Question #71b3e

1 Answer
May 14, 2017

Answer:

#DeltaH_f^@ = - "36 kJ mol"^(-1)#

Explanation:

The standard enthalpy of formation, #DeltaH_f^@#, tells you the change in enthalpy that occurs when #1# mole of a given compound is produced from its constituent elements in their more stable form.

In this case, you know that the reaction gives off #"0.855 kJ"# of heat when #"2.1 g"# of iron(II) sulfide are produced. This is equivalent to saying that this reaction has

#DeltaH_"rxn"^@ = - "0.855 kJ"#

The minus sign is used to denote heat given off.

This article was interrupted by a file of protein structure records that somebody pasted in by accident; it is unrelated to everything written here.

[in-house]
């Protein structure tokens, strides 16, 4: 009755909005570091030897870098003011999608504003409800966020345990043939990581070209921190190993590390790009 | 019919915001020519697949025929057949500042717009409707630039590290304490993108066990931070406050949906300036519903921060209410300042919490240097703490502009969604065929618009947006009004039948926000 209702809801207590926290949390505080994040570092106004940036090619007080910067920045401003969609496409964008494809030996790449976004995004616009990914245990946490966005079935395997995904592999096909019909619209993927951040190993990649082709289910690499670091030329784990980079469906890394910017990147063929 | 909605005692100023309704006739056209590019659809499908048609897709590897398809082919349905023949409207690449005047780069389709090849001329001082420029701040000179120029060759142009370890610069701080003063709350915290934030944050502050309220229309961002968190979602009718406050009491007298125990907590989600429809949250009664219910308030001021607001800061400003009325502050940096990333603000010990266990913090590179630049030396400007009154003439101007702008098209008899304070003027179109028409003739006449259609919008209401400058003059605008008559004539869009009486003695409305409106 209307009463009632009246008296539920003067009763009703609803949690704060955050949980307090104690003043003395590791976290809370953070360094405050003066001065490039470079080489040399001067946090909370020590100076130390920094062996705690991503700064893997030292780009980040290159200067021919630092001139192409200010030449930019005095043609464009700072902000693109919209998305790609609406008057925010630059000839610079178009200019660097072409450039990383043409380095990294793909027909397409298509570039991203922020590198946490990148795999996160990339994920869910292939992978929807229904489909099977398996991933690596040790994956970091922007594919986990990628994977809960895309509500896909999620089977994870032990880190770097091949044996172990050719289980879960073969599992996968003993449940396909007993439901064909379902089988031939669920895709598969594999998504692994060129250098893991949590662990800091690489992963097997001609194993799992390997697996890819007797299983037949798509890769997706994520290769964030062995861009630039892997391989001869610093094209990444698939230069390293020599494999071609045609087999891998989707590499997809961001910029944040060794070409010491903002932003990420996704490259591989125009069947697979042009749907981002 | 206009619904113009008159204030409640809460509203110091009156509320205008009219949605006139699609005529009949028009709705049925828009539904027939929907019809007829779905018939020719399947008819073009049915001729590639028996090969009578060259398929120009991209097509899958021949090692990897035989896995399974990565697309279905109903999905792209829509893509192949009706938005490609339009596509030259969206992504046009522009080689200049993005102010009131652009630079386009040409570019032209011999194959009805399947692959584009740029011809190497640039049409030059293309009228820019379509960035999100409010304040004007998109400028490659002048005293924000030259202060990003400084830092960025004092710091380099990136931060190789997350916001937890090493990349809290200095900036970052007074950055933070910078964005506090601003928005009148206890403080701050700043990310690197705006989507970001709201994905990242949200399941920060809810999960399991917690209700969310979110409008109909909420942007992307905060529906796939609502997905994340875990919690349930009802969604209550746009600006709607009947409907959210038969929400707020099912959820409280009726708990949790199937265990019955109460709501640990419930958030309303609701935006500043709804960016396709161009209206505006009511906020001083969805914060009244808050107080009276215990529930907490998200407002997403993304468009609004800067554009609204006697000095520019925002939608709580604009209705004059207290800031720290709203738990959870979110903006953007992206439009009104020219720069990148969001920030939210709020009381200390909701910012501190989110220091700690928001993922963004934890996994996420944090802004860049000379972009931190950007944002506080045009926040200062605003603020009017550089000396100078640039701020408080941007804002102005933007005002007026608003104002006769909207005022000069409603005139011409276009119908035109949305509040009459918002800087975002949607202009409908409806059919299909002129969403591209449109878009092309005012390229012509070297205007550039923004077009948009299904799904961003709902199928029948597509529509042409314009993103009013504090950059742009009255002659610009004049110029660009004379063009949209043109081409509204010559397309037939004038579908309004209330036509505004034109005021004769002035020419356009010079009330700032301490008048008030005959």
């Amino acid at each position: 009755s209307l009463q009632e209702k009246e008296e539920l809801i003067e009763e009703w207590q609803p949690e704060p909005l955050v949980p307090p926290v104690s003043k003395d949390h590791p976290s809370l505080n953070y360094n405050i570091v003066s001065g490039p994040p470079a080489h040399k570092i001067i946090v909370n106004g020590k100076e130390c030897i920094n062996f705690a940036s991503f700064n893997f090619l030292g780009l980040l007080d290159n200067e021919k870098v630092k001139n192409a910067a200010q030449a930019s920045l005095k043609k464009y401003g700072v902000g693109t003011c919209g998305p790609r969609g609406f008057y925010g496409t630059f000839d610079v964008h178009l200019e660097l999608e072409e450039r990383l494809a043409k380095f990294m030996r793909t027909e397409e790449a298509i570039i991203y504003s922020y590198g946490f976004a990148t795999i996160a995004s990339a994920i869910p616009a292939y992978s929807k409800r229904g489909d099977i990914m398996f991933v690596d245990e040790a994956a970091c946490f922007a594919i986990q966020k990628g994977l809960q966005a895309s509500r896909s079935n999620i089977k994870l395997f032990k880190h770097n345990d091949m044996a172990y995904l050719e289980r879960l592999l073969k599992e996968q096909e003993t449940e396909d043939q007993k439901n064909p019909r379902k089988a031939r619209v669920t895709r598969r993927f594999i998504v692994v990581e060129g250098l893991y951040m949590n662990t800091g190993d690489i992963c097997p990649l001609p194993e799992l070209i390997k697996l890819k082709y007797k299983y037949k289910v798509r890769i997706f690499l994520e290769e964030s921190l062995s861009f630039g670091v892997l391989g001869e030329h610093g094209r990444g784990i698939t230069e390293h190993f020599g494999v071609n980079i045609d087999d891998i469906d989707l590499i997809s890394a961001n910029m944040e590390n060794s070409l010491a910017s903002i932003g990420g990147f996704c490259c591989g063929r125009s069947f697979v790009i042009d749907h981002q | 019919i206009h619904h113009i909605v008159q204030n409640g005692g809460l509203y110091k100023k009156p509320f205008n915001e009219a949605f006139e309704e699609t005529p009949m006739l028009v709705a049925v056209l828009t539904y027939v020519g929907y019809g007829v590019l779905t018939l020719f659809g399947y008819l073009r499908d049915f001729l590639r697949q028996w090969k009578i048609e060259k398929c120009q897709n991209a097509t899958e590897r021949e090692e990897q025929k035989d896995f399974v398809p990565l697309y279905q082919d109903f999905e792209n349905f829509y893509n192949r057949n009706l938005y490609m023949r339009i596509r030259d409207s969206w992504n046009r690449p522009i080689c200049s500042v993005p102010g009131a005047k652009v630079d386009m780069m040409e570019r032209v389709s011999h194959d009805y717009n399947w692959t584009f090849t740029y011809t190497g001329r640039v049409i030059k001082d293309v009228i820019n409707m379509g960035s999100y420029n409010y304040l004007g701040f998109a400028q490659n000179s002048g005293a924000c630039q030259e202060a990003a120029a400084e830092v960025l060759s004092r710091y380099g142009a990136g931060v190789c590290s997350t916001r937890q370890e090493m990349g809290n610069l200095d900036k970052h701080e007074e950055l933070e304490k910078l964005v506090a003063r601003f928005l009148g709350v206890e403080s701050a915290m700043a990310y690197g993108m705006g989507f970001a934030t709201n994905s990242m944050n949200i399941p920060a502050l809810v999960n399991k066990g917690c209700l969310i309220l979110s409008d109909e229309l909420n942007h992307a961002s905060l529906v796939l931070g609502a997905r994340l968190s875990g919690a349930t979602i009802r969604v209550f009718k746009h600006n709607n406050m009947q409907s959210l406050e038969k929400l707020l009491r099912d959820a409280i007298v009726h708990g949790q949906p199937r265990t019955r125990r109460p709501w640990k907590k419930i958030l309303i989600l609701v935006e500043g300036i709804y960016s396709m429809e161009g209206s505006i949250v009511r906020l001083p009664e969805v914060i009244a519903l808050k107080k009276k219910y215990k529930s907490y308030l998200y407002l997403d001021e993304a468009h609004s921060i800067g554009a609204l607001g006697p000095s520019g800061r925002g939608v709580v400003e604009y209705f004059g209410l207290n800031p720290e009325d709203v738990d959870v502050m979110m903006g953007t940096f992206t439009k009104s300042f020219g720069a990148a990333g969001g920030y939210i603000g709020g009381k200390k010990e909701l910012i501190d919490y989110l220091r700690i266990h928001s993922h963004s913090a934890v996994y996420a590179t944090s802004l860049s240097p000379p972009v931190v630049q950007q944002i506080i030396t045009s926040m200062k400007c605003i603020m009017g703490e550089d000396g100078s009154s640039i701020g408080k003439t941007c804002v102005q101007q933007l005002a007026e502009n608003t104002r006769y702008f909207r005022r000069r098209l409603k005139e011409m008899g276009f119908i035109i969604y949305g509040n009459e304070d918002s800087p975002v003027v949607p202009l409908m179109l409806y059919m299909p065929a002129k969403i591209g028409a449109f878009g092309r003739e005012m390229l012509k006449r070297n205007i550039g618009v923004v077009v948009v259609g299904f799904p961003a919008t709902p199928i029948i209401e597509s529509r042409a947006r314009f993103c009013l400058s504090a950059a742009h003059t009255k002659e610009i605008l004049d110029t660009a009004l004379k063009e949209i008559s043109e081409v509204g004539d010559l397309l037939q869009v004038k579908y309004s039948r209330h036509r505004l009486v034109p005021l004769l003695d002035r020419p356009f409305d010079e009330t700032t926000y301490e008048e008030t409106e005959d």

Use the molar mass of the compound to convert the number of grams to moles

#2.1 color(red)(cancel(color(black)("g"))) * "1 mole FeS"/(87.91color(red)(cancel(color(black)("g")))) = "0.02389 moles FeS"#

So, you can say that when #1# mole of iron(II) sulfide is produced, the reaction gives off

#1 color(red)(cancel(color(black)("moles FeS"))) * "0.855 kJ"/(0.02389color(red)(cancel(color(black)("moles FeS")))) = "35.79 kJ"#

Therefore, the standard enthalpy of formation of iron(II) sulfide will be

#color(darkgreen)(ul(color(black)(DeltaH_f^@ = -"36 kJ mol"^(-1))))#

The answer is rounded to two sig figs, the number of sig figs you have for the mass of iron(II) sulfide produced by the initial reaction.

SIDE NOTE The actual value for the standard enthalpy of formation of iron(II) sulfide is #-"102 kJ mol"^(-1)#, so you might want to double-check the values given to you.

https://en.wikipedia.org/wiki/Standard_enthalpy_of_formation